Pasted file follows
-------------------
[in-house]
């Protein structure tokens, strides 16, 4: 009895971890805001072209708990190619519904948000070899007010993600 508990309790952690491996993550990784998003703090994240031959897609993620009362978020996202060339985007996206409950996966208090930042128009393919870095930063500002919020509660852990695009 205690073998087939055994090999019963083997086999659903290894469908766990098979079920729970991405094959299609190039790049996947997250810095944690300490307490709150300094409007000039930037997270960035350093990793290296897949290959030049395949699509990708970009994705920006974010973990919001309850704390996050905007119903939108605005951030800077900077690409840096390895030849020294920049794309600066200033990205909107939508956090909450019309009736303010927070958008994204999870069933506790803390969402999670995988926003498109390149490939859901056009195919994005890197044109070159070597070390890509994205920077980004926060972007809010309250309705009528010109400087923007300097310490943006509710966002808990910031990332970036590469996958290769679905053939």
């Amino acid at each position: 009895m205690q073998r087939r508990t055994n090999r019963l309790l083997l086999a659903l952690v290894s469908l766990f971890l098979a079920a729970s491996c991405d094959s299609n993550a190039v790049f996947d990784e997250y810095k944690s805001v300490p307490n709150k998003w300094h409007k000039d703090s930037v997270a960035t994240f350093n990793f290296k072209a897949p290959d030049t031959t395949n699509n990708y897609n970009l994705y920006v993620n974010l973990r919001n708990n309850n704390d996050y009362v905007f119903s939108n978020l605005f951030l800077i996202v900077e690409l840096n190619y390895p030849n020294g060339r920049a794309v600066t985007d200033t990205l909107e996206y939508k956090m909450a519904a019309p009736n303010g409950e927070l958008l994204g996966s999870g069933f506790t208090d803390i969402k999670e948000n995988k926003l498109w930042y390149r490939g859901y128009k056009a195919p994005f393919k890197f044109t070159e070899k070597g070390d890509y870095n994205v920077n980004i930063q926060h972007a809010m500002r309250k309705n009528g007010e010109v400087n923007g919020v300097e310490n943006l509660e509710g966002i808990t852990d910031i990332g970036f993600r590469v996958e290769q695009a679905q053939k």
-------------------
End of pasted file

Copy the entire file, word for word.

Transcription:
[in-house]
């Protein structure tokens, strides 16, 4: 009895971890805001072209708990190619519904948000070899007010993600 508990309790952690491996993550990784998003703090994240031959897609993620009362978020996202060339985007996206409950996966208090930042128009393919870095930063500002919020509660852990695009 205690073998087939055994090999019963083997086999659903290894469908766990098979079920729970991405094959299609190039790049996947997250810095944690300490307490709150300094409007000039930037997270960035350093990793290296897949290959030049395949699509990708970009994705920006974010973990919001309850704390996050905007119903939108605005951030800077900077690409840096390895030849020294920049794309600066200033990205909107939508956090909450019309009736303010927070958008994204999870069933506790803390969402999670995988926003498109390149490939859901056009195919994005890197044109070159070597070390890509994205920077980004926060972007809010309250309705009528010109400087923007300097310490943006509710966002808990910031990332970036590469996958290769679905053939």
């Amino acid at each position: 009895m205690q073998r087939r508990t055994n090999r019963l309790l083997l086999a659903l952690v290894s469908l766990f971890l098979a079920a729970s491996c991405d094959s299609n993550a190039v790049f996947d990784e997250y810095k944690s805001v300490p307490n709150k998003w300094h409007k000039d703090s930037v997270a960035t994240f350093n990793f290296k072209a897949p290959d030049t031959t395949n699509n990708y897609n970009l994705y920006v993620n974010l973990r919001n708990n309850n704390d996050y009362v905007f119903s939108n978020l605005f951030l800077i996202v900077e690409l840096n190619y390895p030849n020294g060339r920049a794309v600066t985007d200033t990205l909107e996206y939508k956090m909450a519904a019309p009736n303010g409950e927070l958008l994204g996966s999870g069933f506790t208090d803390i969402k999670e948000n995988k926003l498109w930042y390149r490939g859901y128009k056009a195919p994005f393919k890197f044109t070159e070899k070597g070390d890509y870095n994205v920077n980004i930063q926060h972007a809010m500002r309250k309705n009528g007010e010109v400087n923007g919020v300097e310490n943006l509660e509710g966002i808990t852990d910031i990332g970036f993600r590469v996958e290769q695009a679905q053939k």